Circumstances of respective nominations portend deeper White House, national security team links

President Obama nominates [left] Chuck Hagel and [right] John Brennan to serve as part of his second-term national security team during a ceremony Monday in the stately White House East Room.
President Obama nominates [left] Chuck Hagel and [right] John Brennan to serve as part of his second-term national security team during a ceremony Monday in the stately White House East Room.Mark Wilson/Getty Images

President Obama rounded out his national security team on Monday, nominating former senator Chuck Hagel to head the Department of Defense and designating deputy national security adviser John Brennan as his choice to serve as CIA director.

President Obama and Senator John KerryMandel Ngan/AFP/Getty Images

The differences in their nominating ceremony and the one last month for Senator John F. Kerry to be secretary of state were startling, reflecting the audible the administration had to call when it came to rolling out the team, as well as the bumpier confirmation hearings Hagel and Brennan are expected to face.

The common denominator, though, was the clear deepening of White House control over the different elements of its national security apparatus.

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True, of course, that Obama favored having Robert Gates serve as his first-term secretary of defense, but Gates was a holdover from the Bush administration.

True, too, that the president handpicked Hillary Rodham Clinton to be his first-term secretary of state, but that choice was also a move to accommodate the former first lady and New York senator’s legions of supporters from the 2008 presidential campaign.

It also forged a Lincolnesque “Team of Rivals” approach—along with Gates—as Obama built his initial Cabinet.

And while Leon Panetta served as CIA director for Obama’s first term, he was an established Washington persona with a lengthy management record before the president sought him out for the posting.

The new nominees, though, could be well expected to harbor a special allegiance to this president and his team, given the circumstances of their respective nominations.

Kerry, for example, first expressed interest in being in secretary of state back in 2008, when the president was elected to his first term. Now, as Obama embarks on his second, the president has granted his wish.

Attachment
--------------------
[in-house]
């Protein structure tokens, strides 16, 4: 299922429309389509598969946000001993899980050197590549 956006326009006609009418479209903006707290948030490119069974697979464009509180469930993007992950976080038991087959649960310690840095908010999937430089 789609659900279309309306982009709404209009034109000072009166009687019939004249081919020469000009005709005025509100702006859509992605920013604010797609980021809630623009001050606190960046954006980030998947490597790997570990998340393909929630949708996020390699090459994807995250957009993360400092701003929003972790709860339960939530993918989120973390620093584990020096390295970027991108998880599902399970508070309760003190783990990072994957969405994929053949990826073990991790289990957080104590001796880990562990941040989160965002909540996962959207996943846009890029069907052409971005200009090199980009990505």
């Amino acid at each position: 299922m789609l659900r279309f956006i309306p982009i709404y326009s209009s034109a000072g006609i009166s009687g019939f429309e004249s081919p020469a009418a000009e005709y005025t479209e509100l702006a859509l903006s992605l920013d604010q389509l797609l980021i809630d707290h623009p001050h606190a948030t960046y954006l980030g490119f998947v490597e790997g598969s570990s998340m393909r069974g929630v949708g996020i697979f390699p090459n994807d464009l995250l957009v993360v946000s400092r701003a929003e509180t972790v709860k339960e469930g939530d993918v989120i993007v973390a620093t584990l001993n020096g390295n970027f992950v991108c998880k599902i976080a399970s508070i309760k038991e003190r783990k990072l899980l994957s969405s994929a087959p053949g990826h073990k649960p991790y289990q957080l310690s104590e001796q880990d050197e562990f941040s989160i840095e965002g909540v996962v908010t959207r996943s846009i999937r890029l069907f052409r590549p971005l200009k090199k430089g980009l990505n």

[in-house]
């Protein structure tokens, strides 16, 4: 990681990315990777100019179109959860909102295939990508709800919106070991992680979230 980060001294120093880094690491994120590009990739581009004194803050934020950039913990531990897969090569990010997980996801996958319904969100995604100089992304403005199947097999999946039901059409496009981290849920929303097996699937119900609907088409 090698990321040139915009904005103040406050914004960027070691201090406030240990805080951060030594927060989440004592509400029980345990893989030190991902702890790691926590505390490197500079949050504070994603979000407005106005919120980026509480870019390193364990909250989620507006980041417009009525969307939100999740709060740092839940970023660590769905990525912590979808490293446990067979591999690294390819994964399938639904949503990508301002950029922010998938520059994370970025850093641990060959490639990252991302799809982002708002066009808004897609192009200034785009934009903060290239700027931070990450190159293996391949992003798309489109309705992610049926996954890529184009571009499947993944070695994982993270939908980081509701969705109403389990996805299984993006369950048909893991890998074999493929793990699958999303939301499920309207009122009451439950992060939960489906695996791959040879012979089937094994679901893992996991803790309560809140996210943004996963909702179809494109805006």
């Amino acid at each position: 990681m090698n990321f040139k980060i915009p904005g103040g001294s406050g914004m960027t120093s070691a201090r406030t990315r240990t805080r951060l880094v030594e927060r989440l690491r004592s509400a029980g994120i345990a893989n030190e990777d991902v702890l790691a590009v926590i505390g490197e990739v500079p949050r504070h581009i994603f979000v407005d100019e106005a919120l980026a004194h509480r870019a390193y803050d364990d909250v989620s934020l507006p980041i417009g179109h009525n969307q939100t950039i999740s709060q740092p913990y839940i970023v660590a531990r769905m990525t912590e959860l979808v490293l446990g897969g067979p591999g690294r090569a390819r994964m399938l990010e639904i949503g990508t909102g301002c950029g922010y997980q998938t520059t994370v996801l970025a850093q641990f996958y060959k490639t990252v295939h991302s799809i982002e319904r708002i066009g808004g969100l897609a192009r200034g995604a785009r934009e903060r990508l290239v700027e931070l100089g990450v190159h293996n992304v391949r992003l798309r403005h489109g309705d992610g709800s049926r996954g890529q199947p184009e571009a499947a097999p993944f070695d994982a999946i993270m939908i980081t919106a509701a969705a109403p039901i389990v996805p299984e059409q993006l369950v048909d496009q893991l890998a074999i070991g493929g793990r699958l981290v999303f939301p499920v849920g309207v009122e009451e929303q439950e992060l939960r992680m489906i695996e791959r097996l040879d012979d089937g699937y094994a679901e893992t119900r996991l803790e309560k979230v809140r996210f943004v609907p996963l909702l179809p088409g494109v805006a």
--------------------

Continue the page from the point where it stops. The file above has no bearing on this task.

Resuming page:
It fulfills not only a personal aspiration of the senator, but closes a familial loop that started when Kerry was raised as the son of a Foreign Service worker.

On Dec. 21, the same day the president departed for his annual Christmas vacation in Hawaii and official Washington headed out of town for the holidays, Obama hosted Kerry at the White House for an intimate announcement ceremony.

“In a sense, John’s entire life has prepared him for this role,” the president said as Kerry stood beside him in the White House Roosevelt Room. “I think it’s fair to say that few individuals know as many presidents and prime ministers or grasp our foreign policies as firmly as John Kerry. And this makes him a perfect choice to guide American diplomacy in the years ahead.”

Obama went on to pay credit to Kerry’s wife, Teresa Heinz Kerry, noting her history as an African immigrant and early work as a United Nations translator. Yet he concluded the event without offering Kerry a chance to deliver even the most perfunctory of thanks.

A senator walked out of a room without saying a word.

In part, the announcement was skewed by Clinton’s absence, itself generated by the awkward circumstances of her suffering a concussion after falling down while dehydrated from a virus.

Also hanging in the air were Republican criticisms that Clinton was trying to dodge planned congressional testimony about the circumstances of the Sept. 11 attack on the US Consulate in Benghazi, Libya.

Both circumstances served to mute the celebration.

Furthermore, the administration’s hopes of rolling out its full national security team in one pre-holiday grand announcement were scotched by incomplete work assessing potential opposition to Hagel’s nomination; determining if Brennan or acting Director Michael Morell should be the permanent replacement at CIA for David Petraeus; and weighing possible diversity complaints if the White House fielded a heavily white, male national security team.